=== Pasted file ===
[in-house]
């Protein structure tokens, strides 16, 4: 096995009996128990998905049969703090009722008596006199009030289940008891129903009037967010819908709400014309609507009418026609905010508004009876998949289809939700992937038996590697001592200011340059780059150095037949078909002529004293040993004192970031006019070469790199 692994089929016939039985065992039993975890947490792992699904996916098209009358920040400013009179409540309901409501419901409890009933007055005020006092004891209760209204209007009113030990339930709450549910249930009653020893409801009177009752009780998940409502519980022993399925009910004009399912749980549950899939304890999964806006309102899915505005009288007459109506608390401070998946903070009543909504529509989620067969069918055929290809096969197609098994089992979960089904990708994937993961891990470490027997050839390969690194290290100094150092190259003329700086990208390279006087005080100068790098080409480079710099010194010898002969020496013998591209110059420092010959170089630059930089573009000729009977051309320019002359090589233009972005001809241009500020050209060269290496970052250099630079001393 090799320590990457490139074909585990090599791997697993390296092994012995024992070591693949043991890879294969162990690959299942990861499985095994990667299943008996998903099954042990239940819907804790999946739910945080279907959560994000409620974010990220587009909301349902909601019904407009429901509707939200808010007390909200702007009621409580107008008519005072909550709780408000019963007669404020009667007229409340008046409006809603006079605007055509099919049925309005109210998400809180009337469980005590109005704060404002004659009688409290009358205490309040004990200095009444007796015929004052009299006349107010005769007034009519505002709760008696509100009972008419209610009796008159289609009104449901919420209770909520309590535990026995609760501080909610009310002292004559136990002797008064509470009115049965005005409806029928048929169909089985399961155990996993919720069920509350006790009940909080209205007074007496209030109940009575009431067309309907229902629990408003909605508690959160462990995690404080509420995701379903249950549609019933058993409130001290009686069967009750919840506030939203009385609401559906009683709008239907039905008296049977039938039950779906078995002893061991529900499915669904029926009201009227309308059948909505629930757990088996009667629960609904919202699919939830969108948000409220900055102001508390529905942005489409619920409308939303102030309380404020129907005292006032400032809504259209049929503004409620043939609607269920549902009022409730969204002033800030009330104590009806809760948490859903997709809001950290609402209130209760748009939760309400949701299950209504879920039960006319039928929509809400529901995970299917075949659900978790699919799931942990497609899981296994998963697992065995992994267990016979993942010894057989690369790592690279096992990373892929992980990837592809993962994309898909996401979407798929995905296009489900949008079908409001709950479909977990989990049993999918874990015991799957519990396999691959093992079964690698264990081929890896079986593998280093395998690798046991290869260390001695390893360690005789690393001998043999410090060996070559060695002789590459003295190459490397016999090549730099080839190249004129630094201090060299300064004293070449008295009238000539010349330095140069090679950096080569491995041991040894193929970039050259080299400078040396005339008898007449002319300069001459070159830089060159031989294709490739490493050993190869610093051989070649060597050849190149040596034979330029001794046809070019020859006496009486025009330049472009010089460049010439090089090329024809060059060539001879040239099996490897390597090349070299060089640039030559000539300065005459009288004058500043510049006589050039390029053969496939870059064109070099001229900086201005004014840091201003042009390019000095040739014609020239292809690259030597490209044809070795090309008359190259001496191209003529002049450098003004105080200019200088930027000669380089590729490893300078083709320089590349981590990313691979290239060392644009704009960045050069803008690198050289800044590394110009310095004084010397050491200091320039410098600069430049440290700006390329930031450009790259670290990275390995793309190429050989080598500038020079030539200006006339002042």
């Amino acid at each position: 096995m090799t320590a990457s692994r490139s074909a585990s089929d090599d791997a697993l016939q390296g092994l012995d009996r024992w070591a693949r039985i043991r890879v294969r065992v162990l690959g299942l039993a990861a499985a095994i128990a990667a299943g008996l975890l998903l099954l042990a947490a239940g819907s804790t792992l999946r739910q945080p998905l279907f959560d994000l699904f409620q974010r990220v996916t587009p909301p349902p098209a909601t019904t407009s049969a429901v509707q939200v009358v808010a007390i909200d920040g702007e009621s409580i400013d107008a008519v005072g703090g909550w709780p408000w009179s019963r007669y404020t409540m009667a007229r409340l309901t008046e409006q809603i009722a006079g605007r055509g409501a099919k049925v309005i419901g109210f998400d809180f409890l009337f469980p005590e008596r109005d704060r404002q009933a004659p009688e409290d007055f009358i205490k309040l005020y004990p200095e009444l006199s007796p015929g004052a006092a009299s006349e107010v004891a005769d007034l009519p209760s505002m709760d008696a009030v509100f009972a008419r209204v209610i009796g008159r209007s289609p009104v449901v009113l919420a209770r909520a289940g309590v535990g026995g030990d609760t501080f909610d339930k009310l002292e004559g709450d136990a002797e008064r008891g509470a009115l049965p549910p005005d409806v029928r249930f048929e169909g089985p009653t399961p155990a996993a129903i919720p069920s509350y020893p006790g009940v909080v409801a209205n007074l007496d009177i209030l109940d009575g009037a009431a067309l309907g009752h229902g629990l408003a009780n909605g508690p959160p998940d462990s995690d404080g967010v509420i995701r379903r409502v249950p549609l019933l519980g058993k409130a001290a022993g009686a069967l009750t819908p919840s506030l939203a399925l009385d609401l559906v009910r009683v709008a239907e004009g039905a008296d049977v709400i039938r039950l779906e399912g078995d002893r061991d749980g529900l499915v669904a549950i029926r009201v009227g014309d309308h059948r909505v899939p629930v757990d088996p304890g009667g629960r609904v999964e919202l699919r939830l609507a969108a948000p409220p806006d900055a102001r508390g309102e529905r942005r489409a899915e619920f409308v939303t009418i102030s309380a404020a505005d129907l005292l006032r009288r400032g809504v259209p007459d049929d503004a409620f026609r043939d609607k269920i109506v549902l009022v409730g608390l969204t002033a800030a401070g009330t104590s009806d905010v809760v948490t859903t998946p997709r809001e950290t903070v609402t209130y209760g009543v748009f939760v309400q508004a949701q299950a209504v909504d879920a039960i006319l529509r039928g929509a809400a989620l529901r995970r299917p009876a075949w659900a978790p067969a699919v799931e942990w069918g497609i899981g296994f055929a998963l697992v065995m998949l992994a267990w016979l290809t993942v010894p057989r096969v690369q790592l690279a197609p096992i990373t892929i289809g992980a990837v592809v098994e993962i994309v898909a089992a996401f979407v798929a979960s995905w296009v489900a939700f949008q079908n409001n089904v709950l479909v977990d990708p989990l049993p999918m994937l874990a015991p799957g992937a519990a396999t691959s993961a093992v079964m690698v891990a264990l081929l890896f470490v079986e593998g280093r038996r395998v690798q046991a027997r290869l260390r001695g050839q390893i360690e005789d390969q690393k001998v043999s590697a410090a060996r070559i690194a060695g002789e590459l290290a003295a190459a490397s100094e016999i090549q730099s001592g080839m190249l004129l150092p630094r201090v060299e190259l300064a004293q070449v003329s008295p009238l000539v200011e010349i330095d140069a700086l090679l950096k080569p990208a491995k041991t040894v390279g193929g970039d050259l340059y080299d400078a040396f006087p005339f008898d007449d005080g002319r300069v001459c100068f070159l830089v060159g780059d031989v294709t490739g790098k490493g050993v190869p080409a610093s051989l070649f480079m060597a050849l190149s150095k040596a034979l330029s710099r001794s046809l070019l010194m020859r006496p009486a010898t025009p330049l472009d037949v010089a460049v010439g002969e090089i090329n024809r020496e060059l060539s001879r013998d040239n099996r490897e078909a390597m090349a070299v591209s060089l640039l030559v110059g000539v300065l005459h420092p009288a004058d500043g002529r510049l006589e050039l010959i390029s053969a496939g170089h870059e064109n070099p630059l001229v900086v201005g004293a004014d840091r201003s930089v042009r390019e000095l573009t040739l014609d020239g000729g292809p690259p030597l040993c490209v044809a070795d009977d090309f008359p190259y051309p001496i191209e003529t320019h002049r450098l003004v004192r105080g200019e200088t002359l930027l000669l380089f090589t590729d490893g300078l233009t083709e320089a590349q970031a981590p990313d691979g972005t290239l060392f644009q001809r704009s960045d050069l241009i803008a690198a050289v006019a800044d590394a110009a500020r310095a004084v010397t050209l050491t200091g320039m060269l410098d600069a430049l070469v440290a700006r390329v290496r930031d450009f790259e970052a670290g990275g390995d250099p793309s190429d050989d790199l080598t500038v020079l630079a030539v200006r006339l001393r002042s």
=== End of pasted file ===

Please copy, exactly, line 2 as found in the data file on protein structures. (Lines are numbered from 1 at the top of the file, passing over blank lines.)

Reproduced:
């Protein structure tokens, strides 16, 4: 096995009996128990998905049969703090009722008596006199009030289940008891129903009037967010819908709400014309609507009418026609905010508004009876998949289809939700992937038996590697001592200011340059780059150095037949078909002529004293040993004192970031006019070469790199 692994089929016939039985065992039993975890947490792992699904996916098209009358920040400013009179409540309901409501419901409890009933007055005020006092004891209760209204209007009113030990339930709450549910249930009653020893409801009177009752009780998940409502519980022993399925009910004009399912749980549950899939304890999964806006309102899915505005009288007459109506608390401070998946903070009543909504529509989620067969069918055929290809096969197609098994089992979960089904990708994937993961891990470490027997050839390969690194290290100094150092190259003329700086990208390279006087005080100068790098080409480079710099010194010898002969020496013998591209110059420092010959170089630059930089573009000729009977051309320019002359090589233009972005001809241009500020050209060269290496970052250099630079001393 090799320590990457490139074909585990090599791997697993390296092994012995024992070591693949043991890879294969162990690959299942990861499985095994990667299943008996998903099954042990239940819907804790999946739910945080279907959560994000409620974010990220587009909301349902909601019904407009429901509707939200808010007390909200702007009621409580107008008519005072909550709780408000019963007669404020009667007229409340008046409006809603006079605007055509099919049925309005109210998400809180009337469980005590109005704060404002004659009688409290009358205490309040004990200095009444007796015929004052009299006349107010005769007034009519505002709760008696509100009972008419209610009796008159289609009104449901919420209770909520309590535990026995609760501080909610009310002292004559136990002797008064509470009115049965005005409806029928048929169909089985399961155990996993919720069920509350006790009940909080209205007074007496209030109940009575009431067309309907229902629990408003909605508690959160462990995690404080509420995701379903249950549609019933058993409130001290009686069967009750919840506030939203009385609401559906009683709008239907039905008296049977039938039950779906078995002893061991529900499915669904029926009201009227309308059948909505629930757990088996009667629960609904919202699919939830969108948000409220900055102001508390529905942005489409619920409308939303102030309380404020129907005292006032400032809504259209049929503004409620043939609607269920549902009022409730969204002033800030009330104590009806809760948490859903997709809001950290609402209130209760748009939760309400949701299950209504879920039960006319039928929509809400529901995970299917075949659900978790699919799931942990497609899981296994998963697992065995992994267990016979993942010894057989690369790592690279096992990373892929992980990837592809993962994309898909996401979407798929995905296009489900949008079908409001709950479909977990989990049993999918874990015991799957519990396999691959093992079964690698264990081929890896079986593998280093395998690798046991290869260390001695390893360690005789690393001998043999410090060996070559060695002789590459003295190459490397016999090549730099080839190249004129630094201090060299300064004293070449008295009238000539010349330095140069090679950096080569491995041991040894193929970039050259080299400078040396005339008898007449002319300069001459070159830089060159031989294709490739490493050993190869610093051989070649060597050849190149040596034979330029001794046809070019020859006496009486025009330049472009010089460049010439090089090329024809060059060539001879040239099996490897390597090349070299060089640039030559000539300065005459009288004058500043510049006589050039390029053969496939870059064109070099001229900086201005004014840091201003042009390019000095040739014609020239292809690259030597490209044809070795090309008359190259001496191209003529002049450098003004105080200019200088930027000669380089590729490893300078083709320089590349981590990313691979290239060392644009704009960045050069803008690198050289800044590394110009310095004084010397050491200091320039410098600069430049440290700006390329930031450009790259670290990275390995793309190429050989080598500038020079030539200006006339002042």